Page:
The time has rolled around again, all stately and plump, for our annual Bloomsday film extravaganza.
Anjelica Huston and Donal McCann in The Dead
James Joyce (himself a cinema manager and programmer) was, famously, intrigued by cinema. At the Volta (est. 1909) he screened about 100 short films (actualities, news films, comedies and dramas) in the brief period of his stewardship. He was a regular and passionate cinema goer and indeed is known to have explored adaptation of his work for cinema with Sergei Eisenstein and to have been approached by Warner Brothers to buy rights for Ulysses. His work has since been widely adapted for film and television.
So it is fitting then that we pay annual tribute through film to the man and to his work. This year, with a pumped up level of interest generated by the unleashing of much of Joyce’s published work from the constraints of copyright, we decided to extend our usual modest homage from a single cinema slot to two feature films, one newsreel, two documentaries, one promotional film, one humorous short and one animation.
Archive at Lunchtime: Pitch 'n' Putt With Beckett and Joyce
We have been running our Joycean Archive at Lunchtime series throughout the month to healthy and enthusiastic houses – enthusiastic not only because entrance is free but because the programme is so digestible and varied. We enjoyed a particularly rewarding moment last Saturday when the audience spontaneously stood and applauded for the filmmaker Ulick O’Connor, producer of Joyce’s Dublin who had joined us for the double bill. The programme continues three times weekly until the end of the month.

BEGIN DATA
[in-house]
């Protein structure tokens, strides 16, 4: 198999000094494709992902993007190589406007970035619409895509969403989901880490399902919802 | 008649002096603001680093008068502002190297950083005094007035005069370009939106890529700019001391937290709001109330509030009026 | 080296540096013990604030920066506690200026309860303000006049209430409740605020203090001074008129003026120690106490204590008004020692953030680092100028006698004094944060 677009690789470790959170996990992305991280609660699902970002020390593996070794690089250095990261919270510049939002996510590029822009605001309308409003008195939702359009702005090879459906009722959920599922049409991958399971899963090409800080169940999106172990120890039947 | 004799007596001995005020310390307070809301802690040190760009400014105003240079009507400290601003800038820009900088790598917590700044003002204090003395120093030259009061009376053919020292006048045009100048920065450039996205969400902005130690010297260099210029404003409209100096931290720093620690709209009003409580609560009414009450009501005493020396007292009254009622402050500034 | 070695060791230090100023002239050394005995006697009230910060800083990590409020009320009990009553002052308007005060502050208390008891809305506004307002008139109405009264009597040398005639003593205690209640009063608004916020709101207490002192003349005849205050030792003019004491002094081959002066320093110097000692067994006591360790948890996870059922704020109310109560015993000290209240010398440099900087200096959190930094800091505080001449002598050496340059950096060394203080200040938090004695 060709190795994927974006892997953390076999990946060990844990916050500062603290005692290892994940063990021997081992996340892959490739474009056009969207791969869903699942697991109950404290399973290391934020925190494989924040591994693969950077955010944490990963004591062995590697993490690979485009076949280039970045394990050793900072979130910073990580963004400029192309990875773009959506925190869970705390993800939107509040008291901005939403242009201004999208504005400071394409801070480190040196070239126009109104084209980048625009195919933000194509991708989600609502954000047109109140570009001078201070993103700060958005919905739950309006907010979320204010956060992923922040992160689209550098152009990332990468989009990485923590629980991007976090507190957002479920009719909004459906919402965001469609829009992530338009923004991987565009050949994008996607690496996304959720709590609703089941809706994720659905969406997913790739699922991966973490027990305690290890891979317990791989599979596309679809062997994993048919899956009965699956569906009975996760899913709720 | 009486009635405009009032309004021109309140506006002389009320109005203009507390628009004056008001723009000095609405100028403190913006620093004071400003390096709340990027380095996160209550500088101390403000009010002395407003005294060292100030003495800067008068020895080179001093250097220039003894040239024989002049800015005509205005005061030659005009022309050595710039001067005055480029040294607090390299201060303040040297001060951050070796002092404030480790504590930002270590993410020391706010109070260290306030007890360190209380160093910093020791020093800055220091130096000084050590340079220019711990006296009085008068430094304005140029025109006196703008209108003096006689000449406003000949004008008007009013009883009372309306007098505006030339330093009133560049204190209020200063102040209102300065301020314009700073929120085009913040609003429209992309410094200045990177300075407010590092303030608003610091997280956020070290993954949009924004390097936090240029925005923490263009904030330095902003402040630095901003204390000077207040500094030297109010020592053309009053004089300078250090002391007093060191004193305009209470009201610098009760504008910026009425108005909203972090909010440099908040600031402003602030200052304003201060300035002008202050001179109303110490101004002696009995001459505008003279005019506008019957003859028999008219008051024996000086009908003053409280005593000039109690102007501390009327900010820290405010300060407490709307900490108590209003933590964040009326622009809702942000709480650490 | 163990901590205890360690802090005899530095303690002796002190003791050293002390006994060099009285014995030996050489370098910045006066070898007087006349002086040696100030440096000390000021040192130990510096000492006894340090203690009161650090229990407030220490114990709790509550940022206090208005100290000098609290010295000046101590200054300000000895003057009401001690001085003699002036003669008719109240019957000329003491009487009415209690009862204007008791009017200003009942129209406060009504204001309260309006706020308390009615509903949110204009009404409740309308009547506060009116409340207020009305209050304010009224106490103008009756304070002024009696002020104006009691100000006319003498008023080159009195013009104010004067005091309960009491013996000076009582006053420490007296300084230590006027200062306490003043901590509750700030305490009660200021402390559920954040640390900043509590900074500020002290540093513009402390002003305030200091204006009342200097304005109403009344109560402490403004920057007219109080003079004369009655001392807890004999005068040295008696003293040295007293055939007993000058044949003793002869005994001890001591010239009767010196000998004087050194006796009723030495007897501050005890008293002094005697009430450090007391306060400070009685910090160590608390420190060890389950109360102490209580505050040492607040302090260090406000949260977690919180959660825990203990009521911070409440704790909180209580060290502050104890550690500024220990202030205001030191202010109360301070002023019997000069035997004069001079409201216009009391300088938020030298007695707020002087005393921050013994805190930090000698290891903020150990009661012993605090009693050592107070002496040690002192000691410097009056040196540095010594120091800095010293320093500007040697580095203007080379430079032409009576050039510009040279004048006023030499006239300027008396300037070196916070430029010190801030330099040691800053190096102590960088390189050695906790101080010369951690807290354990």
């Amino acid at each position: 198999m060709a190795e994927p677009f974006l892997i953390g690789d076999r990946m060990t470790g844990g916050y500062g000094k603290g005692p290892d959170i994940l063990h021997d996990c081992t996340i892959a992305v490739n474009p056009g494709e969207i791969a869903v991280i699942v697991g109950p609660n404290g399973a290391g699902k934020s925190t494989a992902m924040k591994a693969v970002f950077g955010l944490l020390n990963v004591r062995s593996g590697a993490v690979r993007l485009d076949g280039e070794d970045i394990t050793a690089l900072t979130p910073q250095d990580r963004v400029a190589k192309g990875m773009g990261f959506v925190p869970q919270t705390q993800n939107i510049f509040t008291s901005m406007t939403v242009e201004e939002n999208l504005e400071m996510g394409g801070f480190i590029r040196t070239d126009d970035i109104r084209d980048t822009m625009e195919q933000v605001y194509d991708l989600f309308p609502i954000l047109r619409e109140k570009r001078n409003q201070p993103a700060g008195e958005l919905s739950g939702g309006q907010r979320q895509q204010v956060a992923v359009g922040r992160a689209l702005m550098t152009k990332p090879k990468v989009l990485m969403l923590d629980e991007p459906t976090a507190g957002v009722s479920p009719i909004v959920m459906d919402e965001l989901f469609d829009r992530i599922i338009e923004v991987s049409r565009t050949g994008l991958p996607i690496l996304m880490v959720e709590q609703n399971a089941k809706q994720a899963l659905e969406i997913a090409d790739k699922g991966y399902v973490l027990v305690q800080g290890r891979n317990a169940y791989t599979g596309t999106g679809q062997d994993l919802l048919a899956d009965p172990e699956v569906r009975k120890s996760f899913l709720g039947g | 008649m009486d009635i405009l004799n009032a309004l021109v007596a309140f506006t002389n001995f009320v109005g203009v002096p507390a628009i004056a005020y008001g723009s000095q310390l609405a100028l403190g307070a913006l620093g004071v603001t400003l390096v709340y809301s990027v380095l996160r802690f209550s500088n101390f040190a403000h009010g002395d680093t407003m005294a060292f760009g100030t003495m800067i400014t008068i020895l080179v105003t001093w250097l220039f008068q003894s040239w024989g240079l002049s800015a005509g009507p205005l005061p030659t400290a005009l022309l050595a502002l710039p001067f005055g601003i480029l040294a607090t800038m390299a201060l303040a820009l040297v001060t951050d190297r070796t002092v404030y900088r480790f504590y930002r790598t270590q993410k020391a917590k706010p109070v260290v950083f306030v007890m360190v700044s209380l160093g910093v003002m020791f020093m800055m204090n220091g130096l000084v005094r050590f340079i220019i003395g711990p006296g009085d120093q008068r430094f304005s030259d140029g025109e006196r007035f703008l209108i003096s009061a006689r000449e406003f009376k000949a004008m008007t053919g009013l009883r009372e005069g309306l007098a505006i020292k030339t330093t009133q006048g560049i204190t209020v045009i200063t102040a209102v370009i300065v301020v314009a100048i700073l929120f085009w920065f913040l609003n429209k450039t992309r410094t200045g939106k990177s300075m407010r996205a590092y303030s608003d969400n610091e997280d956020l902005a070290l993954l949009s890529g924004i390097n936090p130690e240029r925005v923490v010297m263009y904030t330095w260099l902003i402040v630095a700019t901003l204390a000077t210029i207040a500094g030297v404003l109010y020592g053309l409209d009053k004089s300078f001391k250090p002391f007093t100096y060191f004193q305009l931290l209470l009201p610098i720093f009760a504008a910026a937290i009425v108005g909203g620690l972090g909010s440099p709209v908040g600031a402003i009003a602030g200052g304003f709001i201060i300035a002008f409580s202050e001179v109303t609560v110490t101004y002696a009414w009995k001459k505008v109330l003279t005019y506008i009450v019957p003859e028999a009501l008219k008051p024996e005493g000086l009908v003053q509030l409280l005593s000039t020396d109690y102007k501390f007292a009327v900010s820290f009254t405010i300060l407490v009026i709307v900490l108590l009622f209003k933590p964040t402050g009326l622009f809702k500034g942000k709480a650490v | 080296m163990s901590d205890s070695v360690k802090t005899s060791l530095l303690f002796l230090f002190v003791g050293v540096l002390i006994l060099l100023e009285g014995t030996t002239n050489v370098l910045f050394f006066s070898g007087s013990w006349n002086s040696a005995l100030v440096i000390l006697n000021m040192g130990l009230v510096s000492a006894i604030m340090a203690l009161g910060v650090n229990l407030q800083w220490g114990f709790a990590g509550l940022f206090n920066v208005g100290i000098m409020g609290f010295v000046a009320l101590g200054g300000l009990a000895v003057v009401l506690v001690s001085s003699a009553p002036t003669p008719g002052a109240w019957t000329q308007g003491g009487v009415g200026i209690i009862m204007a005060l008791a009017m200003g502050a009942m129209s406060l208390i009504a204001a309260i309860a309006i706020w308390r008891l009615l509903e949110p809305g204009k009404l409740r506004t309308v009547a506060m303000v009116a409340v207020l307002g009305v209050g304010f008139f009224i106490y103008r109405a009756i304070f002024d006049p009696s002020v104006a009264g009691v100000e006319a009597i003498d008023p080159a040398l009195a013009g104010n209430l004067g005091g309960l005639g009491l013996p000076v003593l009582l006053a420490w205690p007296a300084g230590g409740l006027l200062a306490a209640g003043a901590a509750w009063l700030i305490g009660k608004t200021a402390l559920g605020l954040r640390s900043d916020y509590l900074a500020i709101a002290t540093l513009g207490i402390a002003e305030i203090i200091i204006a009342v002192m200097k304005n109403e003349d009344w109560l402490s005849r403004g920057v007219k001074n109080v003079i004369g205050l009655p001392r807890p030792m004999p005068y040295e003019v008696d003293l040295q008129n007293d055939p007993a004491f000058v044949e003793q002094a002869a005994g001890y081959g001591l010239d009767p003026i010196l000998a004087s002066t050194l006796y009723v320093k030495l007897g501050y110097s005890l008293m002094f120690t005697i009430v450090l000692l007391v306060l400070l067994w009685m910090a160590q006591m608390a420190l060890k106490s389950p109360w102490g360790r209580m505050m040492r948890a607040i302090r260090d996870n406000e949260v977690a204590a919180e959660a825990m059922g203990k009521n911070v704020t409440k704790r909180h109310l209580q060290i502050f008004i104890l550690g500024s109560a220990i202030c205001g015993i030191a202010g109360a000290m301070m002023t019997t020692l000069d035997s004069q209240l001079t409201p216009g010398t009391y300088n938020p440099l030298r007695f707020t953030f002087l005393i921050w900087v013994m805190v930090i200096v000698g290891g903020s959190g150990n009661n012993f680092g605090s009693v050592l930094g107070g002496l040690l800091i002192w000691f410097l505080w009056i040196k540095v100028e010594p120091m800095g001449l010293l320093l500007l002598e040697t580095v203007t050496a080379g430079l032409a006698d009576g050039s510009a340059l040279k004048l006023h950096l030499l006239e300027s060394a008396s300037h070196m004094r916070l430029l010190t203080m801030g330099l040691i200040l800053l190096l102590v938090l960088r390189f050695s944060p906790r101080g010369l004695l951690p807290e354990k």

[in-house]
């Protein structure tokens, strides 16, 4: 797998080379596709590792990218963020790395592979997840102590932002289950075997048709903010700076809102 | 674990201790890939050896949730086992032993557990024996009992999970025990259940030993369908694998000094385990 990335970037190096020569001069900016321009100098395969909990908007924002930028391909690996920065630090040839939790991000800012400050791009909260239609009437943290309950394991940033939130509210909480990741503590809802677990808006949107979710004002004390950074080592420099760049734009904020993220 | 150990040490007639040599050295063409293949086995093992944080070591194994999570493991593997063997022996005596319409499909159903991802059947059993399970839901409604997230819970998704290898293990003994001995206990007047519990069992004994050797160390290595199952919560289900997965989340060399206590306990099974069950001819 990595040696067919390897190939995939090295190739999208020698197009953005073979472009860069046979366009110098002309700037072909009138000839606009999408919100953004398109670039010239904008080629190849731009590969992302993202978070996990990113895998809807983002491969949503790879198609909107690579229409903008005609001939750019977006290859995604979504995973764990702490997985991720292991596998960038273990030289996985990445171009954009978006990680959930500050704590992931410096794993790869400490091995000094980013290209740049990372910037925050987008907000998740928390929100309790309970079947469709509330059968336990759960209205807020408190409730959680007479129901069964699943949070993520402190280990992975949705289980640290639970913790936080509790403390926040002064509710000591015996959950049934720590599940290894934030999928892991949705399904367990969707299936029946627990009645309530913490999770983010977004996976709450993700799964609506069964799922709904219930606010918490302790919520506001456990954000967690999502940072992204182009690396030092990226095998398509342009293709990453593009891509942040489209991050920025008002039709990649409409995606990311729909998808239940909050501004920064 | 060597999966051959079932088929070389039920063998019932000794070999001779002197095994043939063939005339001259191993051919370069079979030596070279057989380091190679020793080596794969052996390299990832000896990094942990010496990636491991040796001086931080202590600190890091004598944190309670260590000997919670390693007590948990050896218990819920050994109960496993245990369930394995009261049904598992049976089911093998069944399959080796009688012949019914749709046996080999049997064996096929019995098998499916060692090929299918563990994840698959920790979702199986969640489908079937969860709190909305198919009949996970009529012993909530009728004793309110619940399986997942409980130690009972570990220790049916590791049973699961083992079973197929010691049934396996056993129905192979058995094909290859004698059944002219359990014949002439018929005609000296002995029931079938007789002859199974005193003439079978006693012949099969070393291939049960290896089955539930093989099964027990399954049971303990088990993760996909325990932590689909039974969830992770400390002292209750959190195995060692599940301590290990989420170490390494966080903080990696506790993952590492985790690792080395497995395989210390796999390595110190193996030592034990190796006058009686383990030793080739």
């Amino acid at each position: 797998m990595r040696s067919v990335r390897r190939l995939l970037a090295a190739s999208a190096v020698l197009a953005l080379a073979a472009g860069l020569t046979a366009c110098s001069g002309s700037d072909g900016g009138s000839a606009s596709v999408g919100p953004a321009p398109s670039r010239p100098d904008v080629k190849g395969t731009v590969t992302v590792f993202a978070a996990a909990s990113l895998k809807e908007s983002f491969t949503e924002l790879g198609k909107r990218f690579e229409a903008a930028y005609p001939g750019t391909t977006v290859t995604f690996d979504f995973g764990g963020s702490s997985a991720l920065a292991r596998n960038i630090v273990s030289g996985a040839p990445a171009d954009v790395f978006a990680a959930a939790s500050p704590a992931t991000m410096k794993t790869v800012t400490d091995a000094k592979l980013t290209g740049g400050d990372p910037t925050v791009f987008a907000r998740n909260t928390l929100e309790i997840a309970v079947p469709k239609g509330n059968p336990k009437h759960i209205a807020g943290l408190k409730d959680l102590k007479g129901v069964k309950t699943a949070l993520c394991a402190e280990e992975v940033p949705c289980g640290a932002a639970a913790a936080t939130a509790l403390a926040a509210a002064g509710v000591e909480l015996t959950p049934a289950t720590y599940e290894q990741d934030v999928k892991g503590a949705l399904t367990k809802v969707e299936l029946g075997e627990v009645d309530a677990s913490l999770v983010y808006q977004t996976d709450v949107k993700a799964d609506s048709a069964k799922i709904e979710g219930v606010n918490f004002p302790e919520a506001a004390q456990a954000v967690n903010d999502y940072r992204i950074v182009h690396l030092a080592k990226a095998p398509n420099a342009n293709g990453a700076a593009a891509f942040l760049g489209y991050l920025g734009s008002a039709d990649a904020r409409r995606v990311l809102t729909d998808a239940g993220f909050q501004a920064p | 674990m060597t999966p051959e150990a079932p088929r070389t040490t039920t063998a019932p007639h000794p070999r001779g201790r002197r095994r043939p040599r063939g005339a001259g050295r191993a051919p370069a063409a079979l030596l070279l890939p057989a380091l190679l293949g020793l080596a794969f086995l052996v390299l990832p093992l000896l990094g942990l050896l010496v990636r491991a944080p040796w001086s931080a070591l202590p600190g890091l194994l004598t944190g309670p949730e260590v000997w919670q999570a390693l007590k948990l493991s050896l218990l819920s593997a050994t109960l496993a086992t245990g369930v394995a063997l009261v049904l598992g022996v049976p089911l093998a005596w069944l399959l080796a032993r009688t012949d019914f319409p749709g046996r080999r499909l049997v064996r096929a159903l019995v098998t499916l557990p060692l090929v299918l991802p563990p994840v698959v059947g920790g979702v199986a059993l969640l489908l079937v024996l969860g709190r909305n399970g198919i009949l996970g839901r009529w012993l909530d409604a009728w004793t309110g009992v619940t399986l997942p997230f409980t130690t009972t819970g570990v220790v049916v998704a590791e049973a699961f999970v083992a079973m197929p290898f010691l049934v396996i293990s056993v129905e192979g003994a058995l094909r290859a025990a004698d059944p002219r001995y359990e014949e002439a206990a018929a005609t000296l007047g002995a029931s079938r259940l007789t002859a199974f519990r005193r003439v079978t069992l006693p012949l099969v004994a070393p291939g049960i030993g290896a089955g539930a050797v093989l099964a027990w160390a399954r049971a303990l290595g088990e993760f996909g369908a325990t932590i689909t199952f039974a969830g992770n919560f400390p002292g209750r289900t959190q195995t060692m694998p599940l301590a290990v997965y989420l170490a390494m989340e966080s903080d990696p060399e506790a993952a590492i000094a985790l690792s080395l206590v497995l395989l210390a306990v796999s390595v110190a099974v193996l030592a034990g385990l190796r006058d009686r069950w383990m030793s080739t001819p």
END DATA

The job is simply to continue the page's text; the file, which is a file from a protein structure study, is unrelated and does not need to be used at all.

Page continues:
The Dead – the much-admired and, arguably, the most successful adaptation of a Joycean work to date – will run for a week from today.
Passages From James Joyce's Finnegans Wake
On Saturday, June 16th we are delighted to present a bold adaptation by experimental pioneer Mary Ellen Bute of Finnegans Wake. Joyce scholar Nick Miller of Loyola University Maryland will be on hand to help us navigate the Passages. The print we will screen is one which we acquired some years ago from Vogue McNally, widow of the late film distributor Bertie McNally. With its tell-tale French introductory title we believe it to be the actual copy which screened at Cannes in 1965 when the film was honoured as best debut of the festival.
So whether you’re a true Joycean or you’re a chancer looking for a bluffer’s guide to Ulysses, Finnegans Wake and Dubliners – our film programmes will fit the bill - yes I said yes they will Yes.
IFI Irish Film Programming
For more information on IFI Bloomsday screenings, please contact our Box Office on 01 679 3477, or visit our website.